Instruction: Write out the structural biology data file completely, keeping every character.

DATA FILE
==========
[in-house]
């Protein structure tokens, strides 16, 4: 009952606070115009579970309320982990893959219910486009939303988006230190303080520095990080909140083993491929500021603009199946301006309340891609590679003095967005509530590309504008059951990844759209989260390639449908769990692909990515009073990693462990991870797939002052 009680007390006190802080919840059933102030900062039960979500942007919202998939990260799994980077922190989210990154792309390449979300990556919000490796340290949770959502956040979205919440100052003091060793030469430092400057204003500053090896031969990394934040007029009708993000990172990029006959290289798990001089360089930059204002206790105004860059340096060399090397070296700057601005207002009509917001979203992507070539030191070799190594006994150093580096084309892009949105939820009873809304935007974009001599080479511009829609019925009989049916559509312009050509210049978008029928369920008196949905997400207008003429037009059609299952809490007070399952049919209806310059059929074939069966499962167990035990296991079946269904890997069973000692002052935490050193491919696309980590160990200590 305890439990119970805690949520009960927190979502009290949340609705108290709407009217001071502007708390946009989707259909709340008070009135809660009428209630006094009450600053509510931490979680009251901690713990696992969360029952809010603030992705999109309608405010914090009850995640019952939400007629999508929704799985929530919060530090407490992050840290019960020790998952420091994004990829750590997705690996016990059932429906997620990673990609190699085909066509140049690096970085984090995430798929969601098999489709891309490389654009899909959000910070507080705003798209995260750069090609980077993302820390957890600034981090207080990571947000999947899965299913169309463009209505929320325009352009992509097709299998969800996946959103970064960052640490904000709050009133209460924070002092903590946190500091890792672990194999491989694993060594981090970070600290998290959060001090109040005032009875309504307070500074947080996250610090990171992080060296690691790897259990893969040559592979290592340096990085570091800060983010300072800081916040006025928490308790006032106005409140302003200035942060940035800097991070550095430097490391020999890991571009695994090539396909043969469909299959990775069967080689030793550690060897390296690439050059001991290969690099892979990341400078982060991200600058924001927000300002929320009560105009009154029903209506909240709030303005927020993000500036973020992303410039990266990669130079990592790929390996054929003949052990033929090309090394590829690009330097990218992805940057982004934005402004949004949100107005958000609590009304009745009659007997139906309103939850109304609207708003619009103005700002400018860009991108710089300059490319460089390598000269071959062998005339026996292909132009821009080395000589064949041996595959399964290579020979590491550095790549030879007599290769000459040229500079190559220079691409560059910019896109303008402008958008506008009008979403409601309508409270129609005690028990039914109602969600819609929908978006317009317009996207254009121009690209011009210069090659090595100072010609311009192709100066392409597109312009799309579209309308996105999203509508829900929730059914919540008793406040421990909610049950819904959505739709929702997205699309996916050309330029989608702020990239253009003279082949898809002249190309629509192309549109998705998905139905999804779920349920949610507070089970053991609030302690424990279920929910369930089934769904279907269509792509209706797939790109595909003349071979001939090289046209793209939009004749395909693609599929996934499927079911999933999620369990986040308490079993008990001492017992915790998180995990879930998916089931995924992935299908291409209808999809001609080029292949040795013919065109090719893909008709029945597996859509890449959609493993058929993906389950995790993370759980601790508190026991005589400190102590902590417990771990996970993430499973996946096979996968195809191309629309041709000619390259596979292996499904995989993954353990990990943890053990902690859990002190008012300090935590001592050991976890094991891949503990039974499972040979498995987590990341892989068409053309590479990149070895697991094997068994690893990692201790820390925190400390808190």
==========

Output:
[in-house]
């Protein structure tokens, strides 16, 4: 009952606070115009579970309320982990893959219910486009939303988006230190303080520095990080909140083993491929500021603009199946301006309340891609590679003095967005509530590309504008059951990844759209989260390639449908769990692909990515009073990693462990991870797939002052 009680007390006190802080919840059933102030900062039960979500942007919202998939990260799994980077922190989210990154792309390449979300990556919000490796340290949770959502956040979205919440100052003091060793030469430092400057204003500053090896031969990394934040007029009708993000990172990029006959290289798990001089360089930059204002206790105004860059340096060399090397070296700057601005207002009509917001979203992507070539030191070799190594006994150093580096084309892009949105939820009873809304935007974009001599080479511009829609019925009989049916559509312009050509210049978008029928369920008196949905997400207008003429037009059609299952809490007070399952049919209806310059059929074939069966499962167990035990296991079946269904890997069973000692002052935490050193491919696309980590160990200590 305890439990119970805690949520009960927190979502009290949340609705108290709407009217001071502007708390946009989707259909709340008070009135809660009428209630006094009450600053509510931490979680009251901690713990696992969360029952809010603030992705999109309608405010914090009850995640019952939400007629999508929704799985929530919060530090407490992050840290019960020790998952420091994004990829750590997705690996016990059932429906997620990673990609190699085909066509140049690096970085984090995430798929969601098999489709891309490389654009899909959000910070507080705003798209995260750069090609980077993302820390957890600034981090207080990571947000999947899965299913169309463009209505929320325009352009992509097709299998969800996946959103970064960052640490904000709050009133209460924070002092903590946190500091890792672990194999491989694993060594981090970070600290998290959060001090109040005032009875309504307070500074947080996250610090990171992080060296690691790897259990893969040559592979290592340096990085570091800060983010300072800081916040006025928490308790006032106005409140302003200035942060940035800097991070550095430097490391020999890991571009695994090539396909043969469909299959990775069967080689030793550690060897390296690439050059001991290969690099892979990341400078982060991200600058924001927000300002929320009560105009009154029903209506909240709030303005927020993000500036973020992303410039990266990669130079990592790929390996054929003949052990033929090309090394590829690009330097990218992805940057982004934005402004949004949100107005958000609590009304009745009659007997139906309103939850109304609207708003619009103005700002400018860009991108710089300059490319460089390598000269071959062998005339026996292909132009821009080395000589064949041996595959399964290579020979590491550095790549030879007599290769000459040229500079190559220079691409560059910019896109303008402008958008506008009008979403409601309508409270129609005690028990039914109602969600819609929908978006317009317009996207254009121009690209011009210069090659090595100072010609311009192709100066392409597109312009799309579209309308996105999203509508829900929730059914919540008793406040421990909610049950819904959505739709929702997205699309996916050309330029989608702020990239253009003279082949898809002249190309629509192309549109998705998905139905999804779920349920949610507070089970053991609030302690424990279920929910369930089934769904279907269509792509209706797939790109595909003349071979001939090289046209793209939009004749395909693609599929996934499927079911999933999620369990986040308490079993008990001492017992915790998180995990879930998916089931995924992935299908291409209808999809001609080029292949040795013919065109090719893909008709029945597996859509890449959609493993058929993906389950995790993370759980601790508190026991005589400190102590902590417990771990996970993430499973996946096979996968195809191309629309041709000619390259596979292996499904995989993954353990990990943890053990902690859990002190008012300090935590001592050991976890094991891949503990039974499972040979498995987590990341892989068409053309590479990149070895697991094997068994690893990692201790820390925190400390808190």